Fan-favorite filmmakers since 2004’s Shaun of the Dead Pegg and Frost have been making geek chic for years now and continue to create identifiable roles for themselves while finding humorous ways to write their like-minded friends into their movies. Their collection of wacky characters is charming if incredibly derivative but for better or worse they are the heart and soul of the film. Jason Bateman Kristen Wiig Bill Hader and Jo Lo Truglio turn in fun performances but I expected a bit more from the Jane Lynch David Koechner and Sigourney Weaver cameos. Still Seth Rogen’s vocal performance as Paul adds significant layers to an already adorable alien and enlivens the adequately rendered CG character.
The comedy is surprisingly sweet and doesn’t bite like Mottola’s Superbad though there are enough religious jabs and signs of anti-establishment fervor to call it mildly subversive. Lack of laughs isn’t the issue here; lack of originality is. Mottola is too dependent on pop-culture references and inside jokes pertaining to E.T. Star Wars and Close Encounters of the Third Kind so much so that the film ultimately becomes a parody of itself as its storyline mirrors that of Steven Spielberg’s massive 1982 blockbuster (in this world the movie mogul actually consults the incarcerated alien for inspiration for his beloved family film). While these nods are all amusing they’re not enough to carry the film and Mottola/Frost/Pegg offer little else. At its worst Paul will give you a reason to revisit those classic sci-fi staples and remember the good old days. At best it provides a few mindless chuckles and gives you good reason to give the geek next to you a great big hug.
The romantic action comedy Scott Pilgrim vs. the World is like nothing — and if you’re a person between the age of approximately 18 to 35 everything — you’ve seen before. British director Edgar Wright’s (Shaun of the Dead Hot Fuzz) adaptation of Bryan Lee O’Malley graphic novel is so densely laden with pop-culture references it often times feels less like a movie than a mixtape. Those who share the tastes of the film’s 31-year-old writer and 35-year-old director will find the experience to be exhilarating; those who don’t however will likely be at a loss to comprehend what all the fuss is about.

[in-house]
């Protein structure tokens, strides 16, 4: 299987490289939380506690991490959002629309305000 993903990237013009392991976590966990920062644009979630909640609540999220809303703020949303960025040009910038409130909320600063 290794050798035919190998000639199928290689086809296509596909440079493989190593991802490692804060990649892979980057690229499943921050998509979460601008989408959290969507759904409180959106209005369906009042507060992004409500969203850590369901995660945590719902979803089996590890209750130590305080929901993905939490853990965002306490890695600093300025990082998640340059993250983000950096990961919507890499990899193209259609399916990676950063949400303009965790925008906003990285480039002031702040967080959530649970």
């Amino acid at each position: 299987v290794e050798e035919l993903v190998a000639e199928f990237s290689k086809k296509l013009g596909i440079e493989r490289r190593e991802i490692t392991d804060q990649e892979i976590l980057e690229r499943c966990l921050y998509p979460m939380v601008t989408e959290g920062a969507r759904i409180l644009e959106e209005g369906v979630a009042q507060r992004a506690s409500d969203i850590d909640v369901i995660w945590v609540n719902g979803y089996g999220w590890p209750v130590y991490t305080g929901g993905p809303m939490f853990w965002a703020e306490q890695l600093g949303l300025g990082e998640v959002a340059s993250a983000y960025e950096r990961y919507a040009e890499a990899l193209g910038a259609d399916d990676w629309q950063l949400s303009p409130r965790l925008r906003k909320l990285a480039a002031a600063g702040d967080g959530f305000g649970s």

The list of ‘80s and ‘90s video game nods in Pilgrim alone is daunting: Tekken Super Mario Bros. Tetris Zelda and even retro titles like Galaga and Ms. Pac-Man are represented just to name a few. To fit all of it in Wright must practically invent a brand-new kind of filmmaking. Using techniques and iconography culled from the holy fanboy triumvirate of comic books video games and anime/manga and armed with a clearly generous effects budget he splatters the screen with a dazzling array of CGI visual aids as the action unfolds: informational pop-ups supply key details on each character as they are introduced; words like “Boom!” and “Pow!” burst forth when blows are landed during fight sequences; a “Level Up!” graphic indicating increased levels of key character attributes appears after the film’s hero triumphs in battle. Even the old Universal Studios logo has been revamped by Wright rendered in the rudimentary graphics and sound of the old 8-bit Nintendo Entertainment System. Call it easter-egg filmmaking.
At the center of this digital maelstrom is Scott Pilgrim a 22-year-old Canadian hipster waif played by 22-year-old Canadian hipster waif Michael Cera. Unemployed and in no great rush to find work he splits his time evenly between jamming with his middling band Sex Bob-Omb (a Super Mario Bros. reference) combing thrift shops for new additions to his near-limitless collection of ironic t-shirts and pining for Ramona Flowers (Mary Elizabeth Winstead) a beguiling New York City emigre whose signature attribute is her constantly-changing hair color.
After a few abortive encounters Scott finally gets Ramona to reciprocate his affections. Thus begins the quest — or "campaign " as gamers call it — portion of the film as Scott soon discovers that in order to secure Ramona’s hand he must defeat each of her seven evil exes (six boys and one girl) in spontaneous death matches of decreasing novelty. (A few of them could easily have been excised without harming the narrative but that might invite the ire of comic book fans who typically demand nothing less than absolute adherence to the source text.) With a variety of found power-ups and an entirely implausible collection of fancy kung-fu moves he faces off against among others a pompous vegan straight-edge (Brandon Routh) a self-absorbed action star (Chris Evans) a spiteful lesbian (Mae Whitman) and a smarmy record producer (Jason Schwartzman).
I expect Scott Pilgrim vs. the World will polarize audiences and not just because of Wright’s distinctively dizzying directorial style. (Which I thoroughly enjoyed even though it occasionally overdoses on manufactured quirk and is a bit too proud of its cleverness.) The film glosses over Scott and Ramona’s wooing process in its rush to commence with its succession of comic-book battles which grow somewhat tedious toward the end. It’s simply assumed that Ramona would fall for our protagonist as it’s likewise assumed that we already have. But not everyone will embrace Scott’s castrati hipster affect which too often comes across as grating rather than charming. (The movie’s funniest moments come courtesy of Scott’s sassy gay roommate played by Kieran Culkin who is never without a clever barb for his lovelorn pal.) And beneath Cera’s self-effacing sheen exists an unmistakable whiff of pretentiousness that isn’t entirely justified — at least not yet. Far less debatable is the appeal of Winstead whose spunky Ramona appears every bit worth the hassle of fending off seven or more ex-lovers.
God knows what she sees in him.